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Review

Social Distortion, Flogging Molly co-headline night of punk rock at Canalside

"Festivals here, festivals there – all you need are four great bands," said Mike Ness, lead singer-songwriter and supreme guitarist for punk rock stalwarts Social Distortion. No one disagreed with that sentiment, uttered during the band's jam-packed Tuesday night Canalside Live concert.

The show is the second-last of Canalside's outdoor season, which finishes on Aug. 30 with rapper Nas. Tuesday was a mini-fest of sorts with co-headlining Social Distortion and Flogging Molly, and opening acts the Devil Makes Three and Le Butcherettes.

It was a night of all-out expressions ranging in sonic stylings from punk (and its vagaries) to Americana to go-go performance art. The overcast weather also kept the crowd on its toes, at times sprinkling down, and necessitating deft squeegeeing by stage hands between acts.

"Thank you for all showing up and not going to the Jonas Brothers," said Ness, referring to the pop-rock show at KeyBank Center. "I think this is the biggest crowd that we've played for in Buffalo."

"So Far Away," from the band's eponymous 1990 release, was set opener, sliding into "Through These Eyes," punk poetry about love run off the rails (one of the Social D. tenets). Another is "Buffalo is always good," a proverbial tip of his cap to the band's loyal fans here.

"Don't Drag Me Down," from its 1996 "White Light, White Heat, White Trash" album, with lyrics that begin "Children are taught to hate," was introduced by Ness as being from "the same album as the last two songs" – "Untitled" and "Dear Lover." He had more to say. "I'm a patriot," he said, "racism is unacceptable."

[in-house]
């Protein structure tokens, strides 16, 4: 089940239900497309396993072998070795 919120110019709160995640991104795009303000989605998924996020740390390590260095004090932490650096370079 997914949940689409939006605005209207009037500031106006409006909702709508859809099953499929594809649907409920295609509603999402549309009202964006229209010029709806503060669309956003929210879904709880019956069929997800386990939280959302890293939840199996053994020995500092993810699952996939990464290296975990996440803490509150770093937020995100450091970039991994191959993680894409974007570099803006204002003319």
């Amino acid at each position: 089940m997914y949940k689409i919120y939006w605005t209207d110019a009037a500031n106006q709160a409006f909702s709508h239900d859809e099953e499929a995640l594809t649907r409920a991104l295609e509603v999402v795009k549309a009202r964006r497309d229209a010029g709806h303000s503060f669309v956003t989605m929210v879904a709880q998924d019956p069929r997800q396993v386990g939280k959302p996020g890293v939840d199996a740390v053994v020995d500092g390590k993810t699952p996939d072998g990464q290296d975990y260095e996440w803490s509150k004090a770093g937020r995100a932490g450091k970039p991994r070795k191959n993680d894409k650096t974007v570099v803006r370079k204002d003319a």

"Don't you think you deserve a day off?" he asked/goaded. "Tell your boss to call Mike Ness," before their set closer, "Story of My Life." "You guys are fantastic, thank you very much," a wall of feedback ending the show. Fans stood in place, not trusting that an encore was imminent even as a recording of "Ring of Fire" (Social D. famously covered it in '90) by Johnny Cash played.

Flogging Molly, the Celtic punk seven-piece ensemble, also played a lucky set of 13 raucous songs, opening with "Drunken Lullabies." At the four-song mark lead vocalist/guitarist Dave King asked, "Is this what you call humidity?," removing his jacket. "I won't be needing this anymore."

Celtic rockers Flogging Molly played a raucous set at Canalside. (Nancy J. Parisi/Special to The News)

The band's romp inspired pockets of dancing, especially during "a song of celebration," "Tobacco Island" and "Devil's Dance Floor." King's wife, amazing fiddler Bridget Regan, took over lead vocals on "A Prayer for Me In Silence." It was introduced by King: "And now for something completely different," acknowledging the Monty Python reference.

Midset, King introduced his bandmates, praised the acts who came before them, and expressed deepest gratitude for Social D. for bringing them along on the road. The closer, "If I Ever Leave This World Alive," was a merry, rainy singalong.

Banjo-driven (fabulous Cooper McBean) and with big vocal harmonies by all on stage, Americana punk band the Devil Makes Three covered Black Sabbath's "War Pigs," into "Black Irish," bridging all the genres happening during the night.

Mexican quartet Le Butcherettes, with singer/guitarist/keyboardist Teri Gender Bender in fringed red satin circus performer outfit, inaugurated the night with dabs of performance art. The band's original "Dress Off" had the group disappearing down low on the stage behind amps and instruments.

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REVIEW

Social Distortion and Flogging Molly

With The Devil Makes Three and Le Butcherettes, Aug. 27 at Canalside Live.

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